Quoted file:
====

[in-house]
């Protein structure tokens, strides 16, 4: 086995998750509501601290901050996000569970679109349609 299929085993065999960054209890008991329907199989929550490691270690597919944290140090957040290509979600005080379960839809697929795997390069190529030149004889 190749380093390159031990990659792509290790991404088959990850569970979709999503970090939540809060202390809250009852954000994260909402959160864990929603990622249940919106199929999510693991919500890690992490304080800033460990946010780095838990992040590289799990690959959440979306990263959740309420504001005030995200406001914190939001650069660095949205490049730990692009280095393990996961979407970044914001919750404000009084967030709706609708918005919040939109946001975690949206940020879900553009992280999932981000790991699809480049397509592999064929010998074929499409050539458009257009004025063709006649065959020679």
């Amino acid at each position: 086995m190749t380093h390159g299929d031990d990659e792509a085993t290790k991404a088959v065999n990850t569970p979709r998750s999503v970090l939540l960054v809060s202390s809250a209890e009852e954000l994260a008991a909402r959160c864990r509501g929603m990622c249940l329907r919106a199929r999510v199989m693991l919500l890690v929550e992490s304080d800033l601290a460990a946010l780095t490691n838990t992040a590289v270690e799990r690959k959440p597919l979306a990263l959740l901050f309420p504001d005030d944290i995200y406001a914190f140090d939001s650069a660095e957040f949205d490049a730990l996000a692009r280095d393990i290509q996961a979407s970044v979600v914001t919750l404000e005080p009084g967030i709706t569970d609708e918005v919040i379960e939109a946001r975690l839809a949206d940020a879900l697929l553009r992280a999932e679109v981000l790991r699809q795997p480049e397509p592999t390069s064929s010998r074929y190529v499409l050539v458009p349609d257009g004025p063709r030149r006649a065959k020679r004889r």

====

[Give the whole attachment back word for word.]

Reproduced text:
[in-house]
């Protein structure tokens, strides 16, 4: 086995998750509501601290901050996000569970679109349609 299929085993065999960054209890008991329907199989929550490691270690597919944290140090957040290509979600005080379960839809697929795997390069190529030149004889 190749380093390159031990990659792509290790991404088959990850569970979709999503970090939540809060202390809250009852954000994260909402959160864990929603990622249940919106199929999510693991919500890690992490304080800033460990946010780095838990992040590289799990690959959440979306990263959740309420504001005030995200406001914190939001650069660095949205490049730990692009280095393990996961979407970044914001919750404000009084967030709706609708918005919040939109946001975690949206940020879900553009992280999932981000790991699809480049397509592999064929010998074929499409050539458009257009004025063709006649065959020679």
């Amino acid at each position: 086995m190749t380093h390159g299929d031990d990659e792509a085993t290790k991404a088959v065999n990850t569970p979709r998750s999503v970090l939540l960054v809060s202390s809250a209890e009852e954000l994260a008991a909402r959160c864990r509501g929603m990622c249940l329907r919106a199929r999510v199989m693991l919500l890690v929550e992490s304080d800033l601290a460990a946010l780095t490691n838990t992040a590289v270690e799990r690959k959440p597919l979306a990263l959740l901050f309420p504001d005030d944290i995200y406001a914190f140090d939001s650069a660095e957040f949205d490049a730990l996000a692009r280095d393990i290509q996961a979407s970044v979600v914001t919750l404000e005080p009084g967030i709706t569970d609708e918005v919040i379960e939109a946001r975690l839809a949206d940020a879900l697929l553009r992280a999932e679109v981000l790991r699809q795997p480049e397509p592999t390069s064929s010998r074929y190529v499409l050539v458009p349609d257009g004025p063709r030149r006649a065959k020679r004889r």